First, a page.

• Exitus appears on "Notes from a Journey" by the NZSQ (Atoll CD Ltd ACD 118)
  • Badb appears on "Taurangi" by Bridget Douglas and Rachel Thomsom (Trust CD MMT 2063-64)
  • Dirty Pixels appears on "Spark" by the New Zealand Trio (Trust CD MMT 2006)
  • Seseh appears on "Arak (Balinese Intoxication)" (CD MAN 2033)
  • In flexion appears on "Percussionist Songs" (CD BVHaast 0904/1004)
  • Alumina appears on "4th Generation: Lilburn Electroacoustic Music Studios" (Available from New Zealand School of Music)
  • Chimaera appears on "New Zealand Sonic Art 2000" (CD UWMD 1200)
  • Aquarelle appears on "New Zealand Sonic Art III" (CD UWMD 1202)


  • CANZ Trust Fund Award, 2010
  • Trans-Tasman Composer Award, 2010
  • Finalist, SOUNZ Contemporary Award, 2009
  • Finalist, SOUNZ Contemporary Award, 2004
  • Winner, Douglas Lilburn Prize, New Zealand, 2004 (Audience, Players and Overall Prizes)
  • Finalist, Music 2000 Prize, New Zealand, 2000
  • New Zealand representative at the ACL Young Composers Competition, Yokohama, Japan, 2000 (placed second overall)
  • Special Mention, First International Sound Software Competition, Bourges, 1996
  • The Philip Neill Memorial Prize in Music, Otago University, 1996

Professional experience

  • Senior Lecturer, New Zealand School of Music, 2004–
  • Mozart Fellowship, Otago University, 2002
  • Composer in Residence, Southern Sinfonia, 2001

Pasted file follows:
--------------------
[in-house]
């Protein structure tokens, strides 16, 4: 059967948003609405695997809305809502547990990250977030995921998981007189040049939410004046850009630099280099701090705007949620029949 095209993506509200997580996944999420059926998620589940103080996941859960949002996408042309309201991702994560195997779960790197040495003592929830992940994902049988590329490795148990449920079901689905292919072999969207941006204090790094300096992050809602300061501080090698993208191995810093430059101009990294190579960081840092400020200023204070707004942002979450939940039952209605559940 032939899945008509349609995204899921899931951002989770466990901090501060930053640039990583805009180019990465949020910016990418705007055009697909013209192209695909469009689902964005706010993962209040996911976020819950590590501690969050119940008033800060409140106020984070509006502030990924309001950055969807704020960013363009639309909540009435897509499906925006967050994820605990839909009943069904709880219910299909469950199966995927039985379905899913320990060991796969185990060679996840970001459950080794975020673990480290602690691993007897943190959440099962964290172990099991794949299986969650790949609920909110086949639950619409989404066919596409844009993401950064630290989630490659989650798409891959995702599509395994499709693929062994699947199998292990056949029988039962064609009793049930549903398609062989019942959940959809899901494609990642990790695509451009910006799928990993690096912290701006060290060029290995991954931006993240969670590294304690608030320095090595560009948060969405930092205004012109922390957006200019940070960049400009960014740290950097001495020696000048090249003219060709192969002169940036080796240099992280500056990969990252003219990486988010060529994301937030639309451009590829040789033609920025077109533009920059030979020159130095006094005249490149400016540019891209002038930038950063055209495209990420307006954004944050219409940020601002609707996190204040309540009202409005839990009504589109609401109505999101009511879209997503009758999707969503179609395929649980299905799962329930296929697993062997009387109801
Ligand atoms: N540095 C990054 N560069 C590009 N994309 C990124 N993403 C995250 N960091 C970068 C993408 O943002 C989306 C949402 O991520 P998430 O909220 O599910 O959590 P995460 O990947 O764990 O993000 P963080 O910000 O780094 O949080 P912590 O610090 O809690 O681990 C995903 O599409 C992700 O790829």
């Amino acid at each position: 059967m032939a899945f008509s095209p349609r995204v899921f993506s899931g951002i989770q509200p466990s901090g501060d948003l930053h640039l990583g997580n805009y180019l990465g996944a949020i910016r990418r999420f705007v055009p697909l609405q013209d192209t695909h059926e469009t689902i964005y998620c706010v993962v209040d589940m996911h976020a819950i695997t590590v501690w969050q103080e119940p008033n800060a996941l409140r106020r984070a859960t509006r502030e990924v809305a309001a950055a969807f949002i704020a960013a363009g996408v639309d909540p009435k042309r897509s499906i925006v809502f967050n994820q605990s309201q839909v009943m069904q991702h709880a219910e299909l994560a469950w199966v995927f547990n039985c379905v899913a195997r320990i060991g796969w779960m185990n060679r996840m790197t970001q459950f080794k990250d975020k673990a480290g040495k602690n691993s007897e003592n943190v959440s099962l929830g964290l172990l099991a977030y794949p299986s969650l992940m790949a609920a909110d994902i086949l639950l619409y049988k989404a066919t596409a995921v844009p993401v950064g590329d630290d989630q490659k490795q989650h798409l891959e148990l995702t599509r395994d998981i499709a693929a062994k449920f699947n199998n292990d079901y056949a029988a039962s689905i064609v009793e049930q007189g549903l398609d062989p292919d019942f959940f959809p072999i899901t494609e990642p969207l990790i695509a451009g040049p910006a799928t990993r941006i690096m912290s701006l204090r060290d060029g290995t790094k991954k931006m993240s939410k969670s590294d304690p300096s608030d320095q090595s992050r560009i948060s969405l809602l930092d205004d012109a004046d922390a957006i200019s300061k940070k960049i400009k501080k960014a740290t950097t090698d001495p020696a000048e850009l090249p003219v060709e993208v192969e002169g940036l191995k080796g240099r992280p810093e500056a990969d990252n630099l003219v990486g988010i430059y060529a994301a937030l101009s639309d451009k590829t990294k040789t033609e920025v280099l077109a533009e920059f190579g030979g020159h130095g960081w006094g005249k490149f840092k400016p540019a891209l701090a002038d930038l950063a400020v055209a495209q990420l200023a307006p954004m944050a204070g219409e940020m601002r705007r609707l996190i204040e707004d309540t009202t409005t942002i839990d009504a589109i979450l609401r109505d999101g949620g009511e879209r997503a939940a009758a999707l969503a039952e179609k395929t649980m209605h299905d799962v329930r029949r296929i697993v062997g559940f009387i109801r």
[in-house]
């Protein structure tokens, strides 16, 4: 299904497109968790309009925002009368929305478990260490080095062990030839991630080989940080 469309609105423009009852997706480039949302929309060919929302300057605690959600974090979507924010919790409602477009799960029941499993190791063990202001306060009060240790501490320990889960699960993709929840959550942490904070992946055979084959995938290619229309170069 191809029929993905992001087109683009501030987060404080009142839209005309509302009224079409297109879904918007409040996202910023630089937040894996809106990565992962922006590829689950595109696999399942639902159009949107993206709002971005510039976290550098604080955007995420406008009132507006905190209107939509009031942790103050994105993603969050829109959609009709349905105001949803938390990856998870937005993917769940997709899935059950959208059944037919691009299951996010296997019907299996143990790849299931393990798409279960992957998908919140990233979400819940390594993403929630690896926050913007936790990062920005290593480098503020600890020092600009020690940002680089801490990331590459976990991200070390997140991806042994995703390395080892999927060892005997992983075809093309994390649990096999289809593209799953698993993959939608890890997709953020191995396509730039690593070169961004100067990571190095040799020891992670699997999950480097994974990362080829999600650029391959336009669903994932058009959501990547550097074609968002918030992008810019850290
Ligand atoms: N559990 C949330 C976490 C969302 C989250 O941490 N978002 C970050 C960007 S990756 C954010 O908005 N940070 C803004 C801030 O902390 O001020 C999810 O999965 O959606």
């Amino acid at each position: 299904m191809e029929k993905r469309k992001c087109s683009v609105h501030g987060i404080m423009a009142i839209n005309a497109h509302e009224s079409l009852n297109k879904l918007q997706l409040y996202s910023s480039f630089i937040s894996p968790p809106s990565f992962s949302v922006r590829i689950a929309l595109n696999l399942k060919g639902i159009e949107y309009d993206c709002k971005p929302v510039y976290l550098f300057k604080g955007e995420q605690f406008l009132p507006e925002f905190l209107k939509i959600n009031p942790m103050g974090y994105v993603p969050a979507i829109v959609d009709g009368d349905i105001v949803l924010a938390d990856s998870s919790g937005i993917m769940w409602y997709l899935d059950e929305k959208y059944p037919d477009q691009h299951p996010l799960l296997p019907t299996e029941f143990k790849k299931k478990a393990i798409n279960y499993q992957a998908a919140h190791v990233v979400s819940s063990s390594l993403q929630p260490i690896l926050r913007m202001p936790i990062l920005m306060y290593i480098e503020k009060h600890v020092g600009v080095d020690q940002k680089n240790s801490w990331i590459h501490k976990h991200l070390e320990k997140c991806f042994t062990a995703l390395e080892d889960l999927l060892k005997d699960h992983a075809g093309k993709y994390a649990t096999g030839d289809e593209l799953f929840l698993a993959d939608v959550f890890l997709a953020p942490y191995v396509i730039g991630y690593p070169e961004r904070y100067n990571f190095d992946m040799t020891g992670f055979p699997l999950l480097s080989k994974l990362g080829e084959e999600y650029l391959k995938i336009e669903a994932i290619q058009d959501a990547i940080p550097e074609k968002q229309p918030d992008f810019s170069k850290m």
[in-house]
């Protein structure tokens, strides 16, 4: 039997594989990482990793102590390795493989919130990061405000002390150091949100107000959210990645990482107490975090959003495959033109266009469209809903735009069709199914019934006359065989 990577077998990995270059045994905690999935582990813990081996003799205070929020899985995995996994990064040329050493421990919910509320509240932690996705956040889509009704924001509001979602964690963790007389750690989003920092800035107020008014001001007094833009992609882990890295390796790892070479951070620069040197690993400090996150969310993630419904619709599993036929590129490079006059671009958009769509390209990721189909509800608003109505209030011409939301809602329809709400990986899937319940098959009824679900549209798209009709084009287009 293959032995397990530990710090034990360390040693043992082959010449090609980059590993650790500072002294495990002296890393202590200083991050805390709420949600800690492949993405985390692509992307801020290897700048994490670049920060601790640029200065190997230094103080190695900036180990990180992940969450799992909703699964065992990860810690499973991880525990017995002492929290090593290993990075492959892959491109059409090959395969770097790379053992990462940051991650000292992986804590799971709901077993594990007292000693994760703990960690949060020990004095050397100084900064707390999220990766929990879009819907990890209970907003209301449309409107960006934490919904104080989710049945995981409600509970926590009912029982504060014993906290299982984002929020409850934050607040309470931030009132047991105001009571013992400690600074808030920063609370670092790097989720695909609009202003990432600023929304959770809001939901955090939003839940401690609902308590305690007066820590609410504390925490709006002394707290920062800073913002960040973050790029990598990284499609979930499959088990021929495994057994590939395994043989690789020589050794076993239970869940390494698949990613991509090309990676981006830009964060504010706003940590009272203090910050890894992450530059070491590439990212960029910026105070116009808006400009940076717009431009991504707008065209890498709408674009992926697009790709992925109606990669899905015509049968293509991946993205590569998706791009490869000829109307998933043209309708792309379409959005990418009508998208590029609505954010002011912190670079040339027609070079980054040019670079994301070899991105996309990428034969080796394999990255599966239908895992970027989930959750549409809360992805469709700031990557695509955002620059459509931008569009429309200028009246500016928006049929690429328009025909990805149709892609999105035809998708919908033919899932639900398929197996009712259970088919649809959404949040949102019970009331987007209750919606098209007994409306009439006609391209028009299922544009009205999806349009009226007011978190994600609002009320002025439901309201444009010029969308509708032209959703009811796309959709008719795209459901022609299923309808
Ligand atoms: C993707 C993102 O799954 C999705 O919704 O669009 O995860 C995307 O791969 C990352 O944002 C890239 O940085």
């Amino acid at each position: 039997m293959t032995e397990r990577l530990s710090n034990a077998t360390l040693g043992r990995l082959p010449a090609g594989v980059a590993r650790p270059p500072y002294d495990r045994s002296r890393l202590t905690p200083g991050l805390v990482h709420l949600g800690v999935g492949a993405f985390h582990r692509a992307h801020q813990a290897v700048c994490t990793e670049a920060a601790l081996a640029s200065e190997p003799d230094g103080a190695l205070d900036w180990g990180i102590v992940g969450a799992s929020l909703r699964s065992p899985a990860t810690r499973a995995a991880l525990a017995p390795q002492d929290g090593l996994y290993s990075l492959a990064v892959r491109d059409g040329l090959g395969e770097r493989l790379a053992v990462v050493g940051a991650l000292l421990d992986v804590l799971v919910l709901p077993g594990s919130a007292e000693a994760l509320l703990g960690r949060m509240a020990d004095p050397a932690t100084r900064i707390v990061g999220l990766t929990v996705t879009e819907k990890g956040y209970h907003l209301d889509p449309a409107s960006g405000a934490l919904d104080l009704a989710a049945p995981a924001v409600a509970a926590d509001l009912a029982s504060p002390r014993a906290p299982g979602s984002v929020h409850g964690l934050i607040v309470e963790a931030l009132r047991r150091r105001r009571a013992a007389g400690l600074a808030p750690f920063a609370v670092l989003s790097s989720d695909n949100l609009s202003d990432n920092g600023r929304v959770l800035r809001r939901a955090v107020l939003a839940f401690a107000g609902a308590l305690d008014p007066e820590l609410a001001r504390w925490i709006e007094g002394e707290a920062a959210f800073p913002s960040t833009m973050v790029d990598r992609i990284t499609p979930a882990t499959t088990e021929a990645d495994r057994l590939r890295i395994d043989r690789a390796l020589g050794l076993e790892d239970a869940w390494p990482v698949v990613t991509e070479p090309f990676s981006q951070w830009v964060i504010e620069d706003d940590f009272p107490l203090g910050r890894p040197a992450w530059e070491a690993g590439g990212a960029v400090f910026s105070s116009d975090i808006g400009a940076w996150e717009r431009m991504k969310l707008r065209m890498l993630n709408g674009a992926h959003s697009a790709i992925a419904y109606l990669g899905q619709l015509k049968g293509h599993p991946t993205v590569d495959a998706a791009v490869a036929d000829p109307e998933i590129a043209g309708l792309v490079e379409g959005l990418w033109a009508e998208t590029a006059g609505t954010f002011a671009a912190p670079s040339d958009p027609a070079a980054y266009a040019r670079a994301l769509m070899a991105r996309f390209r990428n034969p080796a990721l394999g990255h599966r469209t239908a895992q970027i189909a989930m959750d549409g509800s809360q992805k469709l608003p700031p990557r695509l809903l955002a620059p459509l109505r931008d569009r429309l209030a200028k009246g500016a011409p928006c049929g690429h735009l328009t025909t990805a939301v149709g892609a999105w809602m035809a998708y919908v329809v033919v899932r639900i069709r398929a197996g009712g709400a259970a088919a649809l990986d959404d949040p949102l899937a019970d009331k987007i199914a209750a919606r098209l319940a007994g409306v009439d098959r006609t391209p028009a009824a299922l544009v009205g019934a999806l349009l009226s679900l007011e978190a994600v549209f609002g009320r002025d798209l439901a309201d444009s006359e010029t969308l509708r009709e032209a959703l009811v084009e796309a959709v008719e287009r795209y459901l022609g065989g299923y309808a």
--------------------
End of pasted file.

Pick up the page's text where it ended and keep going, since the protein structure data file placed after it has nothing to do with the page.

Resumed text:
• Editor of newsletter and yearbook, Composers Assoc. of NZ, 2001-2009

Papers, articles, lectures

  • "Intentionality, Causality, Corporeality and Organicism in Live Electronics". Proceedings of the 2011 Australasian Computer Music Conference, July 2011
  • "Tonal Desires: convention and transgression in the harmonic procedures of three non-transcriptive works by Jack Body". Canzona 2007, Composeres Association of New Zealand
  • "Tessellations and enumerations: generalising chromatic theories". Canzona 2006, Composers Association of New Zealand
  • "Crystalline Aphorisms: commentary and analysis of Jenny McLeod's Tone Clock Pieces I–VII". Canzona 2006, Composers Association of New Zealand
  • "Half-heard sounds in the summer air: electroacoustic music in Wellington and the South Island". Organised Sound, Cambridge University Press, Vol 6. No 1, April 2001
  • "Colliding Worlds: the music of Juliet Kiri Palmer": Music in New Zealand, Summer 1999/2000
  • "Time, Motion and Memory: the music of John Young": Music in New Zealand, Spring 1999
  • "Sounds, Symbols and Systems: problems of analysis of electroacoustic music". New Zealand Musicological Society Conference, University of Auckland, June 1999.
  • "Reinstating Interpretation: the status of analysis in an electroacoustic context". Australasian Computer Music Conference, Victoria University of Wellington, July 1999. Revised and reprinted in Mikropolyphony